Saturday, November 26, 2005

Made in Detroit by Paul Clemens

This book got great reviews. I was under the impression that this was a book about Detroit, and thought it might be interesting.

But I didn't like this book at all. Not one bit. I felt angry reading it. It was a short book, but took me forever to read and I found myself bitching about it to anyone who made the mistake of asking what I was reading. Several people were like, "just stop reading it if you hate it so much."

It was this long, rambling whine about how difficult it was to be a white boy attending private school in a city where whites were the minority. It felt like he just wrote and wrote trying to justify his racist views. He said his girlfriend was raped by a "black" man and therefore he felt justified in being angry that his sister was dating a "black" man. It made no sense to me. Maybe that's because I'm not "white" or a member or any one race, and therefore have never understood how people can justify their racist ideas.

All this time I believed that racism was a southern thing and that people "up north" were more intelligent with regard to race relations. This book proved me wrong. If anything, I learned that from this book.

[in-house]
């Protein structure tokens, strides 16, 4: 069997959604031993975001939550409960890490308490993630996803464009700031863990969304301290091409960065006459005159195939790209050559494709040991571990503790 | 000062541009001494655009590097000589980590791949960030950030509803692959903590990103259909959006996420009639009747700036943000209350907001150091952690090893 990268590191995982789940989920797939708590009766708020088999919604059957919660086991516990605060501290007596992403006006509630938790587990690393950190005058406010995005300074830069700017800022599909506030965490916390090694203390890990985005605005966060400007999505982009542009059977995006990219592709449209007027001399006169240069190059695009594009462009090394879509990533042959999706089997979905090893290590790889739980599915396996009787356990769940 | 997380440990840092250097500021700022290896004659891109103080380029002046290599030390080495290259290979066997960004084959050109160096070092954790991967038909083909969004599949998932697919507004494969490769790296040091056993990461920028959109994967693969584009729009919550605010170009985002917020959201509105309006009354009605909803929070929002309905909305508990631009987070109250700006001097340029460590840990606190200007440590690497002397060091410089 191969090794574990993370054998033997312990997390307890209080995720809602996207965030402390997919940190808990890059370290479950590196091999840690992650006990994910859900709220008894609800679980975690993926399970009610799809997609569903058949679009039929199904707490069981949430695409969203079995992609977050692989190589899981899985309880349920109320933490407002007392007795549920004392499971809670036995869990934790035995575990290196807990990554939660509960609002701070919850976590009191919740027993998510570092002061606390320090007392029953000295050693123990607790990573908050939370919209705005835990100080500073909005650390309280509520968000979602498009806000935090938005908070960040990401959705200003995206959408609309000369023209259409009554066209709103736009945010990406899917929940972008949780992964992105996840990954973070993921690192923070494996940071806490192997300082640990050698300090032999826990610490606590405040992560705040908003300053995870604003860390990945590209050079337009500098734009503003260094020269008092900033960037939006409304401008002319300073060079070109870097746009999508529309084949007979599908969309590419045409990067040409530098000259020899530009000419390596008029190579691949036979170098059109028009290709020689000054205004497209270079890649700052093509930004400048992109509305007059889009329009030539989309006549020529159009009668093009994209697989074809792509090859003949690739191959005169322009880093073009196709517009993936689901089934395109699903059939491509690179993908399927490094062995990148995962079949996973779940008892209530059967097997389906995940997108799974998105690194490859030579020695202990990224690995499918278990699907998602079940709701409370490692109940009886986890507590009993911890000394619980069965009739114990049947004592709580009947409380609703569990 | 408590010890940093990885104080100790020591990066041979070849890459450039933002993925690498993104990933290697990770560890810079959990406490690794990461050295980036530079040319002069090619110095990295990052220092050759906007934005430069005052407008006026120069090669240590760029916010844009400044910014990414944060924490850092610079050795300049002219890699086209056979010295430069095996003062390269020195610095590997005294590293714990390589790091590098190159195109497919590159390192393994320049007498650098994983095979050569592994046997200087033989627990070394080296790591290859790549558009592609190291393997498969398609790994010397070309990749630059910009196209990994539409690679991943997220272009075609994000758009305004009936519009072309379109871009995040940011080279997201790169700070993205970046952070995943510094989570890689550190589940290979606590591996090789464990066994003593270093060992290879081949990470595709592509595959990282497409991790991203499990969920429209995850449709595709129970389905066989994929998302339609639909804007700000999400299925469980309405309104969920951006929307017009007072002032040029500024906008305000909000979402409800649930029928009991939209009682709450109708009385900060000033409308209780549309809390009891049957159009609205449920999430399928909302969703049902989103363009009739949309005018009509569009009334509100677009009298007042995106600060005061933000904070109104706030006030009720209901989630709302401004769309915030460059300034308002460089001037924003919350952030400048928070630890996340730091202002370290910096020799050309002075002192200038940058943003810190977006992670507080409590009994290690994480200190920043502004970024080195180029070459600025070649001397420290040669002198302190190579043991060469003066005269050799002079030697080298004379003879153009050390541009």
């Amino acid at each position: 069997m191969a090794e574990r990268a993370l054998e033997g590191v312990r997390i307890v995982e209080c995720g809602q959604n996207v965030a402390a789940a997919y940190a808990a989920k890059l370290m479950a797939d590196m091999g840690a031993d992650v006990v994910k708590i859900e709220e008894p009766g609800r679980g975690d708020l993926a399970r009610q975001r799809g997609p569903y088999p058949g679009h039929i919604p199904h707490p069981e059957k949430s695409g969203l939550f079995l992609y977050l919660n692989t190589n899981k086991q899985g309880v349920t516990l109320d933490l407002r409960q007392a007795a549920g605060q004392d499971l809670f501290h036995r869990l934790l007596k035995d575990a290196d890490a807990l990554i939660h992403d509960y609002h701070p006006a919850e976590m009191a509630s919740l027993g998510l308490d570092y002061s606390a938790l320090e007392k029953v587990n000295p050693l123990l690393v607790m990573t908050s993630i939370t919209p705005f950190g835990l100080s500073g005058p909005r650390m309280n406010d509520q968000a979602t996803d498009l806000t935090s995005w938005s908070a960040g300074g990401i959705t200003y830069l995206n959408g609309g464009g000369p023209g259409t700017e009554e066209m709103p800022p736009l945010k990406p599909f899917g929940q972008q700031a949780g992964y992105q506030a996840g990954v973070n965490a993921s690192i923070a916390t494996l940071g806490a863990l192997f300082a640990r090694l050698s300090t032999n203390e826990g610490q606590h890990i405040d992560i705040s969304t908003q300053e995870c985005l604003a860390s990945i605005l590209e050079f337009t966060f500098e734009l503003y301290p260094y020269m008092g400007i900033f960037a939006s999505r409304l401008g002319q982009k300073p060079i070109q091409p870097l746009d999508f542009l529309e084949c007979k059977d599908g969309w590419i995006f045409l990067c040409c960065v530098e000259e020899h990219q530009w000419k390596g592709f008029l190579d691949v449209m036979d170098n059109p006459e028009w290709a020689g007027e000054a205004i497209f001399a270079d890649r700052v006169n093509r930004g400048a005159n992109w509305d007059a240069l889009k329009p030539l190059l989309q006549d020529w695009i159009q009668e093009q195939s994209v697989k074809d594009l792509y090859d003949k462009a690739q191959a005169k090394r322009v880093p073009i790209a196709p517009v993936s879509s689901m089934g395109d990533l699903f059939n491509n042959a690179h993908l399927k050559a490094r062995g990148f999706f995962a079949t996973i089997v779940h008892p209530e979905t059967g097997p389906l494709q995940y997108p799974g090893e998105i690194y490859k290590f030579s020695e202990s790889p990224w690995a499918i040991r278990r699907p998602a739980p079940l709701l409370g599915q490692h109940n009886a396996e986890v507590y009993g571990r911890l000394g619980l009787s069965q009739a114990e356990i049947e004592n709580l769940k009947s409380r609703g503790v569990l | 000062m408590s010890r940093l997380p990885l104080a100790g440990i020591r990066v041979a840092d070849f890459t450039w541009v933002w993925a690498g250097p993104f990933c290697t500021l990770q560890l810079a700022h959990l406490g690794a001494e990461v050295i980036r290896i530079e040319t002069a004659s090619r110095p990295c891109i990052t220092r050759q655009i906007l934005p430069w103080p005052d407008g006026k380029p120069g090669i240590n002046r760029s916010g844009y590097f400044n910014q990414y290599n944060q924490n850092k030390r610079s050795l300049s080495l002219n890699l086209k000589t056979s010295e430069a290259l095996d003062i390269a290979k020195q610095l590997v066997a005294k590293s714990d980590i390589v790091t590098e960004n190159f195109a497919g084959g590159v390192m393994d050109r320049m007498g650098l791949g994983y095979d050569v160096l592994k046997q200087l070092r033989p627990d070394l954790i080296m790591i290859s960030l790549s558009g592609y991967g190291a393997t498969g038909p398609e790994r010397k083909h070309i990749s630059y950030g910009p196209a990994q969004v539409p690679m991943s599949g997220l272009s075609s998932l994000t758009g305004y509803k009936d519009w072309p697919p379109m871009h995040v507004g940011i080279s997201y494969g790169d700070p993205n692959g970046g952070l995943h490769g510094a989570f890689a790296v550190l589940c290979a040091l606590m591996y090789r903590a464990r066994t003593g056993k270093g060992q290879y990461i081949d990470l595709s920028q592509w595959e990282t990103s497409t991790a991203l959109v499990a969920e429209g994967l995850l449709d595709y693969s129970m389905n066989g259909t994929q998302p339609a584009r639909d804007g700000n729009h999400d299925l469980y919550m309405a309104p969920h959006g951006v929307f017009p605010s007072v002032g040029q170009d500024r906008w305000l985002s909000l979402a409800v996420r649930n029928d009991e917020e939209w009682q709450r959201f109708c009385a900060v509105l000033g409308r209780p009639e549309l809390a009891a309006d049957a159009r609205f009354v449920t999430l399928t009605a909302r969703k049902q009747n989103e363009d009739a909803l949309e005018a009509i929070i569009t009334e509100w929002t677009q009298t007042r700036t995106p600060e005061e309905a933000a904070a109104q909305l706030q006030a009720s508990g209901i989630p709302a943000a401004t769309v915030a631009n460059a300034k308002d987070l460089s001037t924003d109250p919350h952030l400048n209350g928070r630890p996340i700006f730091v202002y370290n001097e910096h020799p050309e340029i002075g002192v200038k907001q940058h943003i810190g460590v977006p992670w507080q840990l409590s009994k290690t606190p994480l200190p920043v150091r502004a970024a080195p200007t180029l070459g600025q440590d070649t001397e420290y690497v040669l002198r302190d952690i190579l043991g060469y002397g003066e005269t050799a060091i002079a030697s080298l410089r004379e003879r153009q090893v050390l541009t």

Some reviews have described the work as "stream of consciousness." But it just seemed like a lack of editing and no real focus to me. I guess what angered me most was the idea that this kind of writing is being published. I didn't find it at all interesting. Nothing especially exciting happened in this person's life. I didn't understand what the actual story was. The author seems to have some real issues he needs to deal with.

Mostly though, I didn't feel like I learned anything about the city of Detroit or the people of Detroit. I don't feel like the author, someone who attended a private school and moved away for college, served as a true representation of a citizen of Detroit. Again, this is just my limited opinion. I really wish I'd not read this book. I wouldn't recommend it to anyone.

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